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Challenges and Advancements in Virtual Elements

Periodic Reporting for period 4 - CAVE (Challenges and Advancements in Virtual Elements)

Reporting period: 2021-01-01 to 2021-06-30

The CAVE project is collocated in the area of computational/applied mathematics with a strong connection with engineering. A mathematical model is a description of some phenomena of interest (in turn associated to some application such as weather forecast, design of an aircraft, etc..) in terms of mathematical functions and "equations". The majority of models cannot be solved by pen and paper, and thus in order to be useful need to be discretized (approximated by a numerical method and translated into a form that is edible for a computer) and solved computationally. Mathematics has a key role in designing the numerical method and guaranteeing theoretically its effectiveness. Since the majority of problems are set in some space domain (such as a piece of a vessel if one is studying blood flow, or a building if one is investigating earthquake effects, etc..) a key step in essentially all methods is some kind of discretization (decomposition) of such domain (called mesh).

The project CAVE is focused on developing an innovative numerical method for the discretization of the above models, the Virtual Element Method, and thus carrying an impact on the related applications. The novel side with respect to the pre-existing technology is related to many aspects, the first one being a much larger freedom in building the mesh, as the scheme can use any general polyhedral decomposition of the domain. Other aspects are, for instance, the capability to realize exactly certain physical conditions of the solution (such as being incompressible, or needing a higher regularity). The project has a wide theoretical foundation to be explored, in addition to practical computations and applications (such as in structural mechanics and electro-cardiology). The final goal, in a wide sense, is to develop, analyze and deliver a new method that, in many problems/situations, can yield much better (more accurate, more efficient,..) results with respect to the existing ones.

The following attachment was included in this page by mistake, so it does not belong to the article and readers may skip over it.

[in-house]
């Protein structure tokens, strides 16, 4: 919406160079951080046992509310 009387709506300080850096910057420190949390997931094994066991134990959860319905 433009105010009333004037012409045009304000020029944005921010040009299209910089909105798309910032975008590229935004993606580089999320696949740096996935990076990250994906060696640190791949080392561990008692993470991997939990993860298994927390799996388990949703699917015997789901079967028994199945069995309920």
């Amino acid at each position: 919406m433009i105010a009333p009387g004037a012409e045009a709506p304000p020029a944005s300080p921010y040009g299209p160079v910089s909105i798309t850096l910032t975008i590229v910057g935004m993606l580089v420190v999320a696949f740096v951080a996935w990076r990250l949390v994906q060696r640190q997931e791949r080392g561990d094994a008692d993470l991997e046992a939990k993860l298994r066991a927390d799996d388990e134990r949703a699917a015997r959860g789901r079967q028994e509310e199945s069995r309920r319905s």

The project CAVE was successful in its main objectives, by actually developing novel discretization approaches for a wide range of problems, going from solid and fluid mechanics to electro-magnetism, that offer novel advantages with respect to existing competitors. Such developments also include (and where boosted by) a full theoretical background, plus implementation of computer codes and numerical benchmark testing. Furthermore, the Virtual Element Method enjoyed a strong growth in terms of attention and community size, both in the mathematical and in the engineering areas. As expected at the start of the action, it is still too early for embedding into the industry.